This morning I read in Forbes, “Layoffs in Tech Now a Permanent Feature.” Dell, JC Penney, and Disney are announcing fresh layoffs.
It made me think of Lucy in the Chocolate Factory. You know – that classic routine where a frantic Lucille Ball can’t cope with the chocolates coming faster and faster down the conveyor belt. But like George Bernard Shaw said, “When a thing is funny, search it carefully for a hidden truth.”
The truth is, layoffs leave people with more work to get done, but no more time in which to do it. If you are laying off people and not providing for the crushing impact on the remaining staff, how are you any different from Lucy’s boss going, “Speed it up boys”? How will your employees not end up pulling a Lucy: becoming so stressed they stop performing well or so discouraged they quit?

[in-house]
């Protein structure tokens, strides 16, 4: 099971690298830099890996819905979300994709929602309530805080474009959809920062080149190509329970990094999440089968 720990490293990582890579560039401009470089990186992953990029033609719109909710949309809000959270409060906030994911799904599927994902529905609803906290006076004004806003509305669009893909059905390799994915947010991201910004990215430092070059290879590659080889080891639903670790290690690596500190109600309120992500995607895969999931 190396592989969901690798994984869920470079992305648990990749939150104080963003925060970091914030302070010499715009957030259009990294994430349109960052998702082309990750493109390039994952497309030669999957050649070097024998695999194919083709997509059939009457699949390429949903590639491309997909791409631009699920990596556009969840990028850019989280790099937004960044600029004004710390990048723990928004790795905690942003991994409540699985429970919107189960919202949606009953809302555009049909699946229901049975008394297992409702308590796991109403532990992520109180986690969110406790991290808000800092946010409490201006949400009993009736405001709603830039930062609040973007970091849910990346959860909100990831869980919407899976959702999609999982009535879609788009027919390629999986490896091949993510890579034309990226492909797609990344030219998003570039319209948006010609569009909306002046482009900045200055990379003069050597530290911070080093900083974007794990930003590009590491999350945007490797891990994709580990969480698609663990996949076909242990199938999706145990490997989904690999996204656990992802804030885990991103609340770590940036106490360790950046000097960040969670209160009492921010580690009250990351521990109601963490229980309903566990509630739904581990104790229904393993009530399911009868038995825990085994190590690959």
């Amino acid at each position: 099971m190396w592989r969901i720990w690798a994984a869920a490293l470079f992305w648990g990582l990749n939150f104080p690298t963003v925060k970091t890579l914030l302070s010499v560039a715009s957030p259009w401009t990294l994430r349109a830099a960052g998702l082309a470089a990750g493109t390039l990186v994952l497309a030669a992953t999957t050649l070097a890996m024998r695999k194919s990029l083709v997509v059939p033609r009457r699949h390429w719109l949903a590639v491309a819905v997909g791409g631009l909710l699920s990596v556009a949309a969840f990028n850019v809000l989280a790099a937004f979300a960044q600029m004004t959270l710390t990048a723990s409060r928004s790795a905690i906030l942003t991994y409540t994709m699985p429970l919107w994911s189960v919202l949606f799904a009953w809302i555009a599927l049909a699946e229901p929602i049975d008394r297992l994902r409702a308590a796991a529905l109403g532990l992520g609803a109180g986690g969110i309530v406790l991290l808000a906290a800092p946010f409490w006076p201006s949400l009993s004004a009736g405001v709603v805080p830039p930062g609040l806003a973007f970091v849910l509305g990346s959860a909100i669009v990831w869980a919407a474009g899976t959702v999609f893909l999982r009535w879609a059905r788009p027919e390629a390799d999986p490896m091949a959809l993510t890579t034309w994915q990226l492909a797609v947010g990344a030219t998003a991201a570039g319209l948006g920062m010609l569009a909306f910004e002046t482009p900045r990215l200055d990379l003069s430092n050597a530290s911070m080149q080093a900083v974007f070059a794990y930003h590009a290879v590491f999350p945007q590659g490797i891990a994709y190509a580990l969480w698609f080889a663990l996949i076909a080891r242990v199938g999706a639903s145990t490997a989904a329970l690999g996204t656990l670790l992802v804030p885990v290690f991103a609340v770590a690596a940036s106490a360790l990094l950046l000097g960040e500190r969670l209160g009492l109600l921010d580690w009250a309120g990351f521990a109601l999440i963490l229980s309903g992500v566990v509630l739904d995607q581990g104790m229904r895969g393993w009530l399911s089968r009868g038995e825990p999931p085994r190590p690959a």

Here are two vital statistics if your company is cutting:
- Interruptions cost the U.S. economy $588 billion a year. That’s according to a report by Basex.
- The average worker loses 40-60% of their time to interruptions. That’s from years of research by my own company, self-reported by our clients. That’s right – half of their precious time is stolen from them by unplanned, unwanted, and unproductive interruptions!
If you’re planning layoffs, or if your company has had one recently, or if your company is trying to avoid one, you need to know how to recover employee time stolen by interruptions. I wrote a book that tells you how: The Time Bandit Solution….
Edward G. Brown is President, Co-Chairman, and co-founder of Cohen Brown Management Group, the leading sales and service culture change specialist for the financial services industry.